Scotty Bowman has left the Chicago Blackhawks after what the Hall of Famer said was a difficult year.
Bowman announced Tuesday he no longer works for the organization as of July 1, saying he decided it was time to move on after 14 years as the Blackhawks’ senior hockey operations adviser.
Bowman’s son Stan stepped down as general manager in October after an independent investigation into the team’s mishandling of sexual assault allegations in 2010 revealed he knew about the situation.
“It was a pretty uncomfortable year because of Stan’s thing, getting let go, and I stayed on for the year and tried to keep going as much as I could, which I think I did,” Bowman told The Associated Press in a phone interview. “It’s been a good ride. I mean, you don’t get the chance to work with your son all the time. Naturally you have your differences of opinion, but I got to know the personnel on the team, and it was a good ride to be able to see this team develop and everything else.”
Bowman, who turns 89 in September, said he left the organization on good terms. He’s not closing the door on another job in the NHL but isn’t looking for work immediately. He plans to continue his routine of splitting time between his homes in suburban Buffalo, New York, and Sarasota, Florida, which allows him to make appearances in the press box at Tampa Bay Lightning games.
“You have to keep busy,” he said. “The game has changed so much, you know? It’s so fast. The line changes, the players change so quick now they probably change twice as fast as in my day, so it’s a different game, but it’s still in my blood.”
Inducted into the Hockey Hall of Fame 31 years ago, Bowman won the Stanley Cup a record nine times as a coach, leading the Montreal Canadiens to the championship in 1973, ’76, ’77, ’78 and ’79, the Pittsburgh Penguins in 1992 and the Detroit Red Wings in 1997, ’98 and 2002. Counting his four titles as a member of a front office, including three with Chicago in 2010, ’13 and ’15, his 14 are second-most in league history behind Habs great Jean Beliveau’s 17.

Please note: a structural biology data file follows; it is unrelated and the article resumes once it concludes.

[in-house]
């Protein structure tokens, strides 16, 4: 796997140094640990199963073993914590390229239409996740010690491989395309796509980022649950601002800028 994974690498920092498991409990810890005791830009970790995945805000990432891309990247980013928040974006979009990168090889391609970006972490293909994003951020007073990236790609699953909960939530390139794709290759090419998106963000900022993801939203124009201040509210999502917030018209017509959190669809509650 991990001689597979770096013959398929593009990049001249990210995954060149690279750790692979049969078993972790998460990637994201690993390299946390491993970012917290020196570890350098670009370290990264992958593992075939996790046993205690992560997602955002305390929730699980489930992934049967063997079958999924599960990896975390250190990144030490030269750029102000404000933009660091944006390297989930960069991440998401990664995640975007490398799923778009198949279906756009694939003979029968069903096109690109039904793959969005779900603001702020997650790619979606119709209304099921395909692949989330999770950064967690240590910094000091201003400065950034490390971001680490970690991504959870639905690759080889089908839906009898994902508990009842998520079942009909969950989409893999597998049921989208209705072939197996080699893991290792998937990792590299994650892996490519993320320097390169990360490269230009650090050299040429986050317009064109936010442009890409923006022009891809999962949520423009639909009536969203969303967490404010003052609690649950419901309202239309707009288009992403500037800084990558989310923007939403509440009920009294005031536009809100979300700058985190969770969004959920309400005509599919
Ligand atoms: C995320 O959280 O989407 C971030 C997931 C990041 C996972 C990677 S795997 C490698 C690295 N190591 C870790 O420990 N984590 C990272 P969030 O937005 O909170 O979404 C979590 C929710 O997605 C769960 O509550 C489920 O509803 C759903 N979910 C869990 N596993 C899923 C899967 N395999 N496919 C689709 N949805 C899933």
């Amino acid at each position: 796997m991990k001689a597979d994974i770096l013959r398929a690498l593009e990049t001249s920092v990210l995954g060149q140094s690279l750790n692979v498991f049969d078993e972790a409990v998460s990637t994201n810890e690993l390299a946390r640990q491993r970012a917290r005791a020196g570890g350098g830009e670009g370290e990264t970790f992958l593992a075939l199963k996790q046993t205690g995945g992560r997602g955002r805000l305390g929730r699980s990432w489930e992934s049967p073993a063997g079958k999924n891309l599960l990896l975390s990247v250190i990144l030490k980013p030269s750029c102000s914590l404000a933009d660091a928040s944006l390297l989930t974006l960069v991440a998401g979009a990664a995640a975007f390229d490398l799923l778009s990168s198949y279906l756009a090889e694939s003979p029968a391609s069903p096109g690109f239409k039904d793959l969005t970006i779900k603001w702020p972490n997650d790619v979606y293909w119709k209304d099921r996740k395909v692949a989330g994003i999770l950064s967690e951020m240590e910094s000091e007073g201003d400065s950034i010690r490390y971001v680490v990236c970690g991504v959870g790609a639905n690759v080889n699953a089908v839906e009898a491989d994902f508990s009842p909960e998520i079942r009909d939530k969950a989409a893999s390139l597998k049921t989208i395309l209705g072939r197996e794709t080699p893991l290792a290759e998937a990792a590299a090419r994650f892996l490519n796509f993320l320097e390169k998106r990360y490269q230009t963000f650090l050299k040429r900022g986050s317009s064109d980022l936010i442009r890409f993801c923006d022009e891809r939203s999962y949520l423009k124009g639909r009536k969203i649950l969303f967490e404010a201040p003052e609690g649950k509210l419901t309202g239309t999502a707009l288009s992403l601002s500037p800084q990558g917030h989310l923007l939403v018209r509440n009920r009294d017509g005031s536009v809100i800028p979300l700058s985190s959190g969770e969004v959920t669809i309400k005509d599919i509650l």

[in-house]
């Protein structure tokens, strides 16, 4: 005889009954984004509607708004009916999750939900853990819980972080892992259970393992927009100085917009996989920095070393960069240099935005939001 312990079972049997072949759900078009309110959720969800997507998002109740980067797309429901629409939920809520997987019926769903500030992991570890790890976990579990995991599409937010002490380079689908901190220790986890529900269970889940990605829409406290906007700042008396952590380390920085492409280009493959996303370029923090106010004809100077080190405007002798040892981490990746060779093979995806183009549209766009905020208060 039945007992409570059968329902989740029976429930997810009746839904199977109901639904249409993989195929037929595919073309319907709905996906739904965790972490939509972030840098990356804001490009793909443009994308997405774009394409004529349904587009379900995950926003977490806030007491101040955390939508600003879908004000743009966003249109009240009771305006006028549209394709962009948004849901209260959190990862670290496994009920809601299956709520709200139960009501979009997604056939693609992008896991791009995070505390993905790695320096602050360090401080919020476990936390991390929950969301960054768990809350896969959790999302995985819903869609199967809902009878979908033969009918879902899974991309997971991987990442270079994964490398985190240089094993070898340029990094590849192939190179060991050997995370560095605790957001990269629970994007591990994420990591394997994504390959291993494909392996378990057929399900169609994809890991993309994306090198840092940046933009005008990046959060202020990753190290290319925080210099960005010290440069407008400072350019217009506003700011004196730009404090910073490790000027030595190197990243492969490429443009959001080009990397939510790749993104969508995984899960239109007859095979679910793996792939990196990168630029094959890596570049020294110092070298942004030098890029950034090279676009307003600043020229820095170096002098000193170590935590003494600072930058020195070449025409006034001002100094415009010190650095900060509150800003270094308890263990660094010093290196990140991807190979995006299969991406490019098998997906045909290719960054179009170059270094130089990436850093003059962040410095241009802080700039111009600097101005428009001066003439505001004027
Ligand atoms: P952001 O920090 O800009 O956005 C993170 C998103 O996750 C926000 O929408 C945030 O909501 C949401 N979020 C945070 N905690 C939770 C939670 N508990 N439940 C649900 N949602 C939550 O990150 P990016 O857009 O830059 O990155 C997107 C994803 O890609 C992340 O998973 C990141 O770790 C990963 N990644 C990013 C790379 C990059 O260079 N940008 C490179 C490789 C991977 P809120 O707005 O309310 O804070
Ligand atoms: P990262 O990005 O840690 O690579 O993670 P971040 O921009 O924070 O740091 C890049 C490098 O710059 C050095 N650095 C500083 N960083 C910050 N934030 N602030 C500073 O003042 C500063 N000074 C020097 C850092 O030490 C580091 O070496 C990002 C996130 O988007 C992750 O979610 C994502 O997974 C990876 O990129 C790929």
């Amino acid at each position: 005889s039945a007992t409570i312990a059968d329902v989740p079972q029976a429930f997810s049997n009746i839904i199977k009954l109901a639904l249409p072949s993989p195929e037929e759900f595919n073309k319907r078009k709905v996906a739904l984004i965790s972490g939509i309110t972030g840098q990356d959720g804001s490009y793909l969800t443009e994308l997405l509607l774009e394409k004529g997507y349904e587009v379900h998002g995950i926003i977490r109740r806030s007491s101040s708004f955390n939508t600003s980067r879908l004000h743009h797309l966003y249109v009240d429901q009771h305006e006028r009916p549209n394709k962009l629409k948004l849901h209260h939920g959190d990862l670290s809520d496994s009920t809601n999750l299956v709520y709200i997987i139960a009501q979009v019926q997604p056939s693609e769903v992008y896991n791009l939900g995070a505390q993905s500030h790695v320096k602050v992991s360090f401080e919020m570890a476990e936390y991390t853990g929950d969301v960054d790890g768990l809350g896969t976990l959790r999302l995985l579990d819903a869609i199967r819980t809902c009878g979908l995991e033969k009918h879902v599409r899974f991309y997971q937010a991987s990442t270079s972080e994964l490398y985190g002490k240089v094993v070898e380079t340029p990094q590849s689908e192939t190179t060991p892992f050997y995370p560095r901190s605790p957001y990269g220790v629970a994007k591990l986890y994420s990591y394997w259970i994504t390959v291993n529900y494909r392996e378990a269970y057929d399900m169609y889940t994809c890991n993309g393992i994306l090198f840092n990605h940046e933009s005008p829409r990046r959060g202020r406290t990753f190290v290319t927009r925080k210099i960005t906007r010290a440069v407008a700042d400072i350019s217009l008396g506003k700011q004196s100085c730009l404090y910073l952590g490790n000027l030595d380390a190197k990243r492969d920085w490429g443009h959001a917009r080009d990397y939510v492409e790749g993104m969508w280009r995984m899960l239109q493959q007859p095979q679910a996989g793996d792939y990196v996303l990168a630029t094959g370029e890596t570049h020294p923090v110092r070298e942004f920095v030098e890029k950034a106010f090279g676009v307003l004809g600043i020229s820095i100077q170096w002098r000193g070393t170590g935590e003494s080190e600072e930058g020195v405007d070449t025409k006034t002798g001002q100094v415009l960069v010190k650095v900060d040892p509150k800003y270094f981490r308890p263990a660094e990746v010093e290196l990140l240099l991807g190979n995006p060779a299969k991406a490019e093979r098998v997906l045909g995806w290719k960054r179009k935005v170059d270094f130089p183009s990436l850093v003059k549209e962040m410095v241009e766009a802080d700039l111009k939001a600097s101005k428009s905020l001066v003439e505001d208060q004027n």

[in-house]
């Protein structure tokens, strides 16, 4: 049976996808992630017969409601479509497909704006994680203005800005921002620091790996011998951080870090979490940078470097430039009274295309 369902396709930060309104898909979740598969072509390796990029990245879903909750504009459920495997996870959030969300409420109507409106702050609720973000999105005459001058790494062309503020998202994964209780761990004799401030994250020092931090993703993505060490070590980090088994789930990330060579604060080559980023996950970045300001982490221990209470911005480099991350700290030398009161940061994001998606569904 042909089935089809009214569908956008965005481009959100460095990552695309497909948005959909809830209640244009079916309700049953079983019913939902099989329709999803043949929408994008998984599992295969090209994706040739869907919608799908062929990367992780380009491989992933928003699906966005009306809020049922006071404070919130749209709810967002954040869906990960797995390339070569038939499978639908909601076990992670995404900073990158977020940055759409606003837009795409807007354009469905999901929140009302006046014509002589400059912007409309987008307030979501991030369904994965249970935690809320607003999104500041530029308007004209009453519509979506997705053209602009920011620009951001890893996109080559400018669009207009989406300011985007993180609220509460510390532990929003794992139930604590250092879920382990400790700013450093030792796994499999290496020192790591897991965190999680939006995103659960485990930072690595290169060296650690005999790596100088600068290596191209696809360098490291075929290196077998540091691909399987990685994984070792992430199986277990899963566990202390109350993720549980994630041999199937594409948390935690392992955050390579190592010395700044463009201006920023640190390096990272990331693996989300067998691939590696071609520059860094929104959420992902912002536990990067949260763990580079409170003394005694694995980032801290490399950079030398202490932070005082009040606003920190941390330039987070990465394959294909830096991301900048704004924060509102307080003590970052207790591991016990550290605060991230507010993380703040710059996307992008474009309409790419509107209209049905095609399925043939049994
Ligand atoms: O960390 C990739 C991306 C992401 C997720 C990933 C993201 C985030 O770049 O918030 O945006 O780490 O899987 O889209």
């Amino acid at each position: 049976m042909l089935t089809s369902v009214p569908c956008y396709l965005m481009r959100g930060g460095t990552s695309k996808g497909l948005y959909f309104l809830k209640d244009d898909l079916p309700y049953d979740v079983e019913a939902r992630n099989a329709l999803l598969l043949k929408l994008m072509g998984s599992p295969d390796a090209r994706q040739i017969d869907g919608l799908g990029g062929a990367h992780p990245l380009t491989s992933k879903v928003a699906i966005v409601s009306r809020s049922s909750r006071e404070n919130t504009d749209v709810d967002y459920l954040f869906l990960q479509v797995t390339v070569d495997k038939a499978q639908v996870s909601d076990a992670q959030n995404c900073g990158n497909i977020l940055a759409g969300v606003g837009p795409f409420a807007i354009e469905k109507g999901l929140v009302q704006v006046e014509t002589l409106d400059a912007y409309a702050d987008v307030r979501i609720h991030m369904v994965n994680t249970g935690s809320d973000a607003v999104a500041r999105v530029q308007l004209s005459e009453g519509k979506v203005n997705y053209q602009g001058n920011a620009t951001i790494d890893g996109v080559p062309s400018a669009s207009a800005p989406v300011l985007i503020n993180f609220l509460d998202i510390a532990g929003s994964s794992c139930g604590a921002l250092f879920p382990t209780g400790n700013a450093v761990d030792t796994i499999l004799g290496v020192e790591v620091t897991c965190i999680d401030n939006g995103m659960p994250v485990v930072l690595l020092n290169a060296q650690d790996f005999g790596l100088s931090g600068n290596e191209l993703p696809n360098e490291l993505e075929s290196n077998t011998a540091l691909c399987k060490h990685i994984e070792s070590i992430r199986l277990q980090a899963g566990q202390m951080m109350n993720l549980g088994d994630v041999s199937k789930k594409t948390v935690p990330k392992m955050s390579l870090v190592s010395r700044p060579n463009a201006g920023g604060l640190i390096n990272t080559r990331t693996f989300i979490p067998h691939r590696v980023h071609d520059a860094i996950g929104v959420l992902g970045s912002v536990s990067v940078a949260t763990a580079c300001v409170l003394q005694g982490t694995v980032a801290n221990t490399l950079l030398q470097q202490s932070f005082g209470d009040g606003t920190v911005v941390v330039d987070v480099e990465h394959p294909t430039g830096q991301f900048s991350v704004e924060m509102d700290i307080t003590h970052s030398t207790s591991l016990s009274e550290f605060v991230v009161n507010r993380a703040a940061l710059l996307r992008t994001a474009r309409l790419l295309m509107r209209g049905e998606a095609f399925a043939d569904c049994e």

Another championship seems far away for the Blackhawks.
Kyle Davidson replaced Stan Bowman on an interim basis in the fall and was given the full-time GM job after a lengthy search. Davidson is now in charge of a major teardown of the roster, which has already included trading young forwards Alex DeBrincat and Kirby Dach and letting Dylan Strome and Dominik Kubalik leave rather than tendering them qualifying offers to retain their rights.
The big question now concerns the future of franchise cornerstones Patrick Kane and Jonathan Toews, who have a year left on their respective contracts.
“It’s a discussion that we’re going to have to have,” Davidson said last week at the NHL draft. “We’re honest and told them what could happen. And we’re going to have to potentially make some changes. So there wasn’t any deception in that. But it’s real now. There’s a discussion that’s going to have to happen. They’re aware of what we expect of them and why we want them around.”
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